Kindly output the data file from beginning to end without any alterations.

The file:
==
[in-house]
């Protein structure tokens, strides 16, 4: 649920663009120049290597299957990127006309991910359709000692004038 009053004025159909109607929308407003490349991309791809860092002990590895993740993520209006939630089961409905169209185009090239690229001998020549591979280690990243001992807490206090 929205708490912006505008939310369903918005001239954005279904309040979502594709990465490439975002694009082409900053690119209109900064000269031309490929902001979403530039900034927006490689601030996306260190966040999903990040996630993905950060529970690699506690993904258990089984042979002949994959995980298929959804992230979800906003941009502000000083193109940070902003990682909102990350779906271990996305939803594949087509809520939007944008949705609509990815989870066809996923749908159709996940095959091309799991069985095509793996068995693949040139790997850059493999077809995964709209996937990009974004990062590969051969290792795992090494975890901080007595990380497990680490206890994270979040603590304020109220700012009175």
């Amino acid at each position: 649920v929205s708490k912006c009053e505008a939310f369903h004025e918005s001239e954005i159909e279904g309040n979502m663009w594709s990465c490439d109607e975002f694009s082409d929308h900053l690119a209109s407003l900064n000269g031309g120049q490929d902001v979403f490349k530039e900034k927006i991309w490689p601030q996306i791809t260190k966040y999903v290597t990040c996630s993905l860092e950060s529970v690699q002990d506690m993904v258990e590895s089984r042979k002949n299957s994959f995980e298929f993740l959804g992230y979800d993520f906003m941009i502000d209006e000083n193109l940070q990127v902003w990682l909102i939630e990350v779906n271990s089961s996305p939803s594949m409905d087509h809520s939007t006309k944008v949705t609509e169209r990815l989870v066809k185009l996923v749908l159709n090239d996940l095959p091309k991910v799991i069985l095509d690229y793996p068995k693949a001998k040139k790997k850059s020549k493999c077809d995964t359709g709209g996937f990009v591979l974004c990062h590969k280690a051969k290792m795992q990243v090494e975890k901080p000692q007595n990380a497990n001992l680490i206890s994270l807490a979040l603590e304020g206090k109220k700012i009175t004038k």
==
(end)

[in-house]
């Protein structure tokens, strides 16, 4: 649920663009120049290597299957990127006309991910359709000692004038 009053004025159909109607929308407003490349991309791809860092002990590895993740993520209006939630089961409905169209185009090239690229001998020549591979280690990243001992807490206090 929205708490912006505008939310369903918005001239954005279904309040979502594709990465490439975002694009082409900053690119209109900064000269031309490929902001979403530039900034927006490689601030996306260190966040999903990040996630993905950060529970690699506690993904258990089984042979002949994959995980298929959804992230979800906003941009502000000083193109940070902003990682909102990350779906271990996305939803594949087509809520939007944008949705609509990815989870066809996923749908159709996940095959091309799991069985095509793996068995693949040139790997850059493999077809995964709209996937990009974004990062590969051969290792795992090494975890901080007595990380497990680490206890994270979040603590304020109220700012009175």
């Amino acid at each position: 649920v929205s708490k912006c009053e505008a939310f369903h004025e918005s001239e954005i159909e279904g309040n979502m663009w594709s990465c490439d109607e975002f694009s082409d929308h900053l690119a209109s407003l900064n000269g031309g120049q490929d902001v979403f490349k530039e900034k927006i991309w490689p601030q996306i791809t260190k966040y999903v290597t990040c996630s993905l860092e950060s529970v690699q002990d506690m993904v258990e590895s089984r042979k002949n299957s994959f995980e298929f993740l959804g992230y979800d993520f906003m941009i502000d209006e000083n193109l940070q990127v902003w990682l909102i939630e990350v779906n271990s089961s996305p939803s594949m409905d087509h809520s939007t006309k944008v949705t609509e169209r990815l989870v066809k185009l996923v749908l159709n090239d996940l095959p091309k991910v799991i069985l095509d690229y793996p068995k693949a001998k040139k790997k850059s020549k493999c077809d995964t359709g709209g996937f990009v591979l974004c990062h590969k280690a051969k290792m795992q990243v090494e975890k901080p000692q007595n990380a497990n001992l680490i206890s994270l807490a979040l603590e304020g206090k109220k700012i009175t004038k």